One Dimensional Man (1964)
Marx argued that capitalism alienates labor through industrialization, objectifying labor and turning people into objects and tools much like feminists speak of the objectification of women. Marcuse took this idea and applied it to post 50s America. In One Dimensional Man, published in 1964, the year the Civil Rights Act was passed, he argues that people are being turned into automata, into machines, finding their meaning of life in their car, television and commercial products. Critical of both US capitalism and Russian communism, he argued that people were being alienated and objectified by capitalism and technology such that they increasingly identified with the consumer products more than they did with each other making them increasingly incapable of resisting fascist tendencies of society. Consumerism is a form of social control that creates false needs through mass media and advertising that bind individuals to maintaining the modes of production and make them fear social revolution and critical thought. This is very opposite Saint-Simon. Like Thoreau, Marcuse argues for radical refusal to participate in society. Like his Frankfurt School, he argues for skeptical rationalism that challenges positivism, capitalism and authoritarianism. Like Gramsci, who we will read next week, he criticized orthodox Marxism’s reduction of class struggle to a single labor-capitalist struggle and argued that minorities and other outsiders are valuable for the generation of critical thought and social progress.
An Essay on Liberation (1969)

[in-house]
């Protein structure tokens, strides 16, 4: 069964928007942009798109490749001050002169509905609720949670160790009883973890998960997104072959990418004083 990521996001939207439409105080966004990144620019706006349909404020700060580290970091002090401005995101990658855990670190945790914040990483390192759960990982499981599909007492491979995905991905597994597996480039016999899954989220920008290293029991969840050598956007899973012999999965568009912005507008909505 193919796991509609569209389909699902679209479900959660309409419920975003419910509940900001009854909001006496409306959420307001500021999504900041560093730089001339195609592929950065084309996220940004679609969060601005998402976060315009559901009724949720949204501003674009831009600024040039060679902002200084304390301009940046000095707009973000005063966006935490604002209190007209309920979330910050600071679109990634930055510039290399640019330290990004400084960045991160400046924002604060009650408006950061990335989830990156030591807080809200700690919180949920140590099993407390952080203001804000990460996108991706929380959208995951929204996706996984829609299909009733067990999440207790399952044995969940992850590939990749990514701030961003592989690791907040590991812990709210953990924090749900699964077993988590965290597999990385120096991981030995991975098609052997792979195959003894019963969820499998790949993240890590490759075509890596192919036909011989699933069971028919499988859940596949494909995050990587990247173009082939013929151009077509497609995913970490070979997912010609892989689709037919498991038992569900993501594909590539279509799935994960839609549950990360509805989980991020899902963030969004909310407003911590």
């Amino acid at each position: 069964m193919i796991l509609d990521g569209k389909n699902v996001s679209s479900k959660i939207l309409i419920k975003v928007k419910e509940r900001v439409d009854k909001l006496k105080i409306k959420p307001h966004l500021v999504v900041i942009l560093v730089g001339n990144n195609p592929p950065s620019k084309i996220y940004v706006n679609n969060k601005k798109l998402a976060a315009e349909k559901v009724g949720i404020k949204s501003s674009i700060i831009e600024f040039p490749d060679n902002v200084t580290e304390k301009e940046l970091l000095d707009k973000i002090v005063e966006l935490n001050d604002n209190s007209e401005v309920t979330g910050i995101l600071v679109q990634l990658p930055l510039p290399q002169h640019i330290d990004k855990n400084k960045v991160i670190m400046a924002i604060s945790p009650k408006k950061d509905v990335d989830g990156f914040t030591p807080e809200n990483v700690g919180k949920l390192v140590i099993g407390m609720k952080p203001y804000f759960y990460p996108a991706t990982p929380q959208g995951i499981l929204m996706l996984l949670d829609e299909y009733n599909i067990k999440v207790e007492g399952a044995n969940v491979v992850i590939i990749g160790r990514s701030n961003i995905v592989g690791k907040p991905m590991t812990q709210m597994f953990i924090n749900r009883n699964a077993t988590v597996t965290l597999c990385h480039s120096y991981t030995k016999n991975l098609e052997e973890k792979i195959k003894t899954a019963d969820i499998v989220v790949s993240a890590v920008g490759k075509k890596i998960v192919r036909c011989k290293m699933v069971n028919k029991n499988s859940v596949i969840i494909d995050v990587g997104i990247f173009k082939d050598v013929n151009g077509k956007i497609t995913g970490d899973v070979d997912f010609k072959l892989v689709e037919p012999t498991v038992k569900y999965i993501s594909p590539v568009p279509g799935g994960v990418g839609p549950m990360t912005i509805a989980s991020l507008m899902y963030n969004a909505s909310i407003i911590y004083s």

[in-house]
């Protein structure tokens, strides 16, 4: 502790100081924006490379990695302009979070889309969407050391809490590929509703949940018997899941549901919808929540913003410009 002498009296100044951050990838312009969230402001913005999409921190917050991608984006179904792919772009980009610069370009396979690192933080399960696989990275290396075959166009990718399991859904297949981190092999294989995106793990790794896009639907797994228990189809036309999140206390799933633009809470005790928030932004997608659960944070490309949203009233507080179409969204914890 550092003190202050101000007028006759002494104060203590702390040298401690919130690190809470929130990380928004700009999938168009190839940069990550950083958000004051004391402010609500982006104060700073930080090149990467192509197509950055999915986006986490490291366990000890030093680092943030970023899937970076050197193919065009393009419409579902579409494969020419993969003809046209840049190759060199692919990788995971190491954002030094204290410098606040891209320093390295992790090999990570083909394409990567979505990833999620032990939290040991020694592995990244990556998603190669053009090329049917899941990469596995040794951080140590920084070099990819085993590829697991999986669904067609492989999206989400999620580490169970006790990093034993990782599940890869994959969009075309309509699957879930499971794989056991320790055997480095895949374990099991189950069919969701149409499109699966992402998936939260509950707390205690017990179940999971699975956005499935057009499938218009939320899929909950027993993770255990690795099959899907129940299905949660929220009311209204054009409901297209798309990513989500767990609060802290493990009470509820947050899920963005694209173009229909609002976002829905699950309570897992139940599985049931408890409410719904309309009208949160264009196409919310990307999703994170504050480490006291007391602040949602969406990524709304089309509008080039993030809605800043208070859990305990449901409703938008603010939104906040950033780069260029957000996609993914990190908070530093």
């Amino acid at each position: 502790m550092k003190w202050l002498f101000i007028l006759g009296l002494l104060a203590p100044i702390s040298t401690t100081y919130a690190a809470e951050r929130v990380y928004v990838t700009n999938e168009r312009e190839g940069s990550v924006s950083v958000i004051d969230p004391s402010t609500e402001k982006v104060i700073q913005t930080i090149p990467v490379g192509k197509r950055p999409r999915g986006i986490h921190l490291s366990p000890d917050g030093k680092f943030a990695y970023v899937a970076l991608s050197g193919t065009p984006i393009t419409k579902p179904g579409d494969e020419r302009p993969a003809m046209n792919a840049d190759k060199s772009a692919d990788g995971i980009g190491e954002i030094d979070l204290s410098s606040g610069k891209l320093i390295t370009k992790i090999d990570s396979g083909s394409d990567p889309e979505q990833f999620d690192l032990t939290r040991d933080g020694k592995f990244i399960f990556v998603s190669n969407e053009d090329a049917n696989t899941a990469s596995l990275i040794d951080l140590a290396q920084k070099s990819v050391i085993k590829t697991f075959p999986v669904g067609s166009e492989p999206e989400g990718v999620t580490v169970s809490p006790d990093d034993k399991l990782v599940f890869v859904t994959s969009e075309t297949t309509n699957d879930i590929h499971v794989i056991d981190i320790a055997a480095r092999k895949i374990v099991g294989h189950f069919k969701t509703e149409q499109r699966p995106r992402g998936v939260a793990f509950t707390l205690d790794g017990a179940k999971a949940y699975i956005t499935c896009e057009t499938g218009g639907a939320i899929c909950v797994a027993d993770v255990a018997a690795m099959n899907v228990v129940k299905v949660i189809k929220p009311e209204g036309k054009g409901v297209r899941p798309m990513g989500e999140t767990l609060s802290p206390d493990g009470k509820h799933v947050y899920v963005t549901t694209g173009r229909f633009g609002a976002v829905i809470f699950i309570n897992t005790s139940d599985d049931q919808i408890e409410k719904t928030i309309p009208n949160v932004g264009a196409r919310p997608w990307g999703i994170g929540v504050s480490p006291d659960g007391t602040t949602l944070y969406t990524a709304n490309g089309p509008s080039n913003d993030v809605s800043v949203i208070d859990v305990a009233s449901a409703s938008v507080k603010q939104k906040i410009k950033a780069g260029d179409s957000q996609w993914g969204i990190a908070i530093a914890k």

In this work, published in 1969 at the height of the 60s counter-cultural movement, Marcuse argues that corporate capitalism is a neocolonial empire that has socialism on the defensive. In Asia and Latin America and in the student movements (Marcuse was known to speak at student protests of the time) there are movements for social liberation under the red flag of socialism and the black flag of anarchism, but the fortress of corporate capitalism is only slightly strained. Marcuse dedicates the work to the student protests in France of 1968/69, and suggests they are a step towards a new liberation that is needed before a free society can be established. How can individuals satisfy their needs without harming, alienating and enslaving themselves and others? The needs and structures of society, the “Establishment”, must be transformed such that domination and brutality are no longer tolerated. Marcuse argues with Saint-Simon (though opposed to his positivism) that technology has acquired a stage that makes such a transformation possible such that it bridges the gap between middle class student protests and the struggle for survival of “the wretched of the earth” (a phrase borrowed from Fanon, who we will study under Post-Colonialism, to describe the people of the third world impoverished countries). The understanding of obscene must be revealed as repressive and reversed such that war and not nudity or hippies is understood to be the obscene. Even so, it is possible for society to use sexual liberation for its own solidification and the furthering of domination rather than counter-cultural criticism of war and economic slavery. The understanding of the “natural” and biological must be criticized, as consumerism becomes an extension of humanity and a natural need. This is very similar to Rousseau arguing that humanity is liberty by nature and thus can be easily turned into subservience to society and its brutality. Individuals must be rounded out such that they can participate in many various activities, not specialized the way Plato and Aristotle thought proper. We must turn our conception of causation from necessary causation to free causation, symbolized in art as the turn from realism to surrealism. In the final words of the essay, quoting a “young black girl” who very well may be Angela Davis who met Marcuse at a protest at Brandeis and became his student, one of the only black girls on campus at the time, Marcuse says that when we have obtained a free society, “we shall be free to think about what we are going to do”.